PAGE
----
Some find reading Ralph Peters occasionally maddening. He is known to throw everything and the kitchen sink into arguments and debates. Some view him as too pessimistic, others, too optimistic.
Looking For Trouble: Adventures In A Broken World is a different read for most of its 300 odd pages. Its a travelogue of someone who loved to engage in “political tourism” whenever the Army authorized his leave. He travelled widely throughout Europe even before joining the Army, the son of a Pennsylvania coal miner who shares a few of his family stories with endearing humility.
Peters journeyed into the Soviet Union in its dying days and the bloody aftermath, witnessing the tensions soon to envelop Armenia and Azerbaijan and the Russian skulduggery egging the fighting on. Georgia, Uzbekistan, Mexico, Burma, Laos, Thailand, Mexico, Pakistan, the Andes nations… he recounts his missions (through Latin America as an emissary of then SOUTHCOM General Barry McCaffrey who wanted to learn more about what was happening in the region that his intel was providing him) and personal travels with a grasp of history and culture favorably similar to Robert Kaplan, ensuring Peters’ accounts of his career, experiences and impressions are that much more interesting.
His commentary throughout is more typical of the Peters known for op-eds. He is unafraid to castigate diplomats, attack policies he disagrees with and offer personal antecdotes that soften the edges but never the wit. He is honest to a fault at times about mistakes and bad choices, and writes with regret of his small role in shaping Bosnia policy at the beginning of that crisis. He was asked to prepare a brief offering an appraisal of US options, and he noted that the Europeans were ready and able to handle the crisis. Of course, they were not, and tens of thousands needlessly died until the Americans finally stepped in.
An engrossing summer read that sparkles with insight.
* Peters include a report of travels in Pakistan he wrote in 1995 that is quite useful in expanding one’s picture of Pakistani politics and their military.
It earns an A- in terms of value and education.
If you are more interested in the topic, Ralph Peters and his fellow Task Force Russia members in uniform fought tooth and nail to keep as much of their documentation and evidence reports declassified. The fruits of their under appreciated labor are available through the Library of Congress:
Earlier, I neglected to mention a prime reason for the opening America had with the Russians was that at the time, it was thought by members of the Russian government that the POW issue was of vital importance to Boris Yeltsin. Once they realized it was of only passing interest to him, the stonewalling began in earnest.
A correction! It was the Bush-era ambassador to Russia, Robert Strauss, whom Peters criticized for not taking the matter seriously and not pressing the Russians. My apologies for writing it was the Clinton-era appointee, Ambassador Pickering.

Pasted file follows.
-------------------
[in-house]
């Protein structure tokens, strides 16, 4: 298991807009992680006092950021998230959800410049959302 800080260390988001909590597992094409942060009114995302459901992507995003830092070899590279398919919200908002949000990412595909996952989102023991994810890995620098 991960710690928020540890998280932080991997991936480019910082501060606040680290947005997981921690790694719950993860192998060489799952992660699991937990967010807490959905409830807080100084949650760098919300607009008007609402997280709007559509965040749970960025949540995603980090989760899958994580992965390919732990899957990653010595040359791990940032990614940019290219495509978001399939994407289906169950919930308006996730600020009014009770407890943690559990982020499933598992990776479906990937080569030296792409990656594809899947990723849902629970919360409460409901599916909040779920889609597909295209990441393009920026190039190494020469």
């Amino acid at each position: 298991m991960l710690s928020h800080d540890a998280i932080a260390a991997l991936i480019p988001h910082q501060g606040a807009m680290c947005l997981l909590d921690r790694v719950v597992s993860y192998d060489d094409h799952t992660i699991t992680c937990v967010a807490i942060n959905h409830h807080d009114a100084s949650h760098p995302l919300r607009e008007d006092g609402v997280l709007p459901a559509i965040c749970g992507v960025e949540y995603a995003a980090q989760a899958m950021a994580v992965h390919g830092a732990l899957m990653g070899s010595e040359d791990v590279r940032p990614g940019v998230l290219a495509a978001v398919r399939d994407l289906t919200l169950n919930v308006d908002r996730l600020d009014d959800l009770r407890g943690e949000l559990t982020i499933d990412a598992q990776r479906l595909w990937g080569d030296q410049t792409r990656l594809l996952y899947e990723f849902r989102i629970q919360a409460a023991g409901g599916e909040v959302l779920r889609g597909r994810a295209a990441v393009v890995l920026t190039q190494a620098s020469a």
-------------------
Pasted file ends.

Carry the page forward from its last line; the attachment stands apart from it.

In Looking For Trouble, Ralph Peters takes the reader through his travels across the Soviet Union, Latin America, Pakistan, SE Asia and the Mexican border while an Army intel officer. More will be written about this book (its a well-written travelogue with compelling insight and a very introspective Peters) later in a review post, but I wanted to share Peters’ thoughts on his time serving on the Task Force Russia group that sought in the aftermath of the Cold War to investigate claims made by Soviet soldiers and civilians that a substantial number of American POWs were held by the Soviets.
Peters was “volun-told” by his superior at the Pentagon as a known Russia hand to go to Moscow and join the working group (created for Russia after Boris Yeltsin told a reporter American POWs had been held in the USSR). In the beginning, Peters was skeptical, critical of hacks who found in the POW cause something to believe in and had passed bitter conspiracies onto POW/MIA families and raising false hopes. Yet over time, he as well as many of the others, became converts in the sense that evidence was too compelling to ignore to dismiss the possibility out of hand.
According to Peters, at least some Americans from the Korean War were possibly taken by the Soviets and held in gulags. He douses cold water on the claims that Vietnam War POWs were taken as well, noting how the Vietnamese tightly controlled access to POWs they held and bilked the Soviets and Chinese for all they could while giving little in return.
He blames Bush-era officials like the ambassador to Russia for focusing too much on keeping the Russians happy and not rocking the boat when early chances at opening fissures among the Russian delegation popped up. By the time evidence and testimonies had amassed to such an extent that even the Ambassador had to admit the Russians needed to be pressured on various fronts, the Russians had clammed up, already understanding how to exploit the hubris of Bill Clinton’s Russia point man, Strobe Talbott.
Peters concludes the Task Force failed, but not for lack of effort.
For a bit more detail, VFW Magazine in 2002 wrote an interesting piece about the 10 year mark of the ongoing effort. Needless to say, the kinds of secret documents that might been procured with firm American pressure in 1992 at a moment of Russian weakness and overriding desire for good relations with America, will likely not see the light of day for years to come.